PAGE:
Monday, October 10, 2016

Is a university worth it? - overview Nigel Latta documentary

Had a look over the weekend at an archived episode of Hard Stuff with Nigel Latta. The episode was on whether a university qualification is worth the costs.

Here are some notes taken while watching the programme:

At 17, students need to make decision that will affect the rest of their life. Are they ready? And have they sufficient information? Many find difficulty in deciding on a pathway. High school subject choice often important. If  the student is on wrong pathway, it can be difficult to switch.

at the moment in NZ, for 18-24 year olds, 20% are unemployed, 28% are working and the rest are in some form of education.

Advantages of attaining a degree is higher salary over life span. Peak salary post-degree will be reached later in life. Unemployment also lower. Better health outcomes and more engaged as a member of society. Based on international research via interview with Prof. Stuart McCutchon from University of Auckland.

Latta compared his own experiences of studying (9 years to obtain degrees / post-grad dip) and current experiences. Unfortunately nowadays, student loans etc. does not allow for students to ‘try things out’. No room for ‘failure’. A financial decision required.

Rory McCourt, former president of the NZ student association articulated current challenges, many of a financial nature. Especially difficult for students from lower socio-economic families.

Phil O-Reilly added market choice from students is good in a way but students have to make the knowledgeable choice. Therefore, information accessible to students crucial. Career’s NZ app. one option.

Dr. Karl Steven provided another perspective on studying towards a higher degree. Dr. Stevens had a successful career as a musician before returning to study. There is a balance between degree with a ‘licence’ to open doors for earning to a journey of learning and becoming more ‘educated’. His experiences enriched by having studied. He did not see education as an investment but something intangible.

What of alternatives to university? Second ½ of programme on other choices.

ITF Josh Williams provided a pitch for trades training, apprenticeships and traineeships. There is a massive need in next 20 years for trades based careers. Highlighted a high school student about to leave school shares Gateway programme – Monday afternoons to learn how to drive forklift. Has opportunity to try out / have a taste, important to provide to students before they make a choice.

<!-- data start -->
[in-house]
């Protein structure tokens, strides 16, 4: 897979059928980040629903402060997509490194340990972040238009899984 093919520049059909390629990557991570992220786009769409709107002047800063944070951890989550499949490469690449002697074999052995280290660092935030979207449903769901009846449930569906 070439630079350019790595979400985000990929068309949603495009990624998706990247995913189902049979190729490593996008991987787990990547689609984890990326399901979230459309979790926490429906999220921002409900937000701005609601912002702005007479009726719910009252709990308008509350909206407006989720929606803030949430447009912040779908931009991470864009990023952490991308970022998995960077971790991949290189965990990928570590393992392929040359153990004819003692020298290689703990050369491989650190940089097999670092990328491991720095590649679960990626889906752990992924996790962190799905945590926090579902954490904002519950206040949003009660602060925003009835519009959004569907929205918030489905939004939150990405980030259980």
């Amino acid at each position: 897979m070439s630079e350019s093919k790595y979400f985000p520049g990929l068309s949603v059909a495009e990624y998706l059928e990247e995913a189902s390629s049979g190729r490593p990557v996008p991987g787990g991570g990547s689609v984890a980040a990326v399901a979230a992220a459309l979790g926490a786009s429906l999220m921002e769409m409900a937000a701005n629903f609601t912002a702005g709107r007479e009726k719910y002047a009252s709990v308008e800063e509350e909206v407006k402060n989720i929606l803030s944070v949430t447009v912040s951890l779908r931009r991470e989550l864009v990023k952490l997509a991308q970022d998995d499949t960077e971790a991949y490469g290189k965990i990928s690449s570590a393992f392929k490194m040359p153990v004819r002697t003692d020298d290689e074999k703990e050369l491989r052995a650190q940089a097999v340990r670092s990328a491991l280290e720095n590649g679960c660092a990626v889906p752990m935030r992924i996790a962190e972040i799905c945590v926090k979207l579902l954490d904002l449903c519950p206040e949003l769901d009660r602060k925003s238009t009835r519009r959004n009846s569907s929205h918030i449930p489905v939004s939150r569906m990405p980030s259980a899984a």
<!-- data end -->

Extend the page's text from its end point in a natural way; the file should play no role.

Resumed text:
Earning while learning promoted with some success stories of post-apprenticeship destinations. How apprenticeships lead on to self-employment, work in high skilled occupations and for many, fulfilment in something they are passionate about.

 Attitude, aptitude, ambition, aspiration and attendance – what employers look for. Personal attributes and qualities gained through life experience. Relevant work experience and ability to be self-direction also important.

Entrepreneurship may not require university education. To be successful, skill and ability to do one thing really, really well.

NEETs, the 20% of 18-24 year olds not in employment, education or training, also discussed near the end of the programme. Focused on work of Foundation programmes working with NEETs to give them a ‘second chance’. Major problem of getting into employment is drug use amongst NEETs. Requires one on one effort to help NEETs get back on track.

Usual discussion on future of work and how ‘entry-level’ jobs are particularly threatened. Need to engage in ‘skilled’ work e.g. in infrastructure not going to disappear in the next decade. There is a need to do a better job of presenting young people with choices – not just on to university but to follow their interests.

 Overall, provides a good overview of 'state of play' and the variety of options available. Would recommend to all parents with children currently in secondary education as parents do play an important role in their childrens' career choices.

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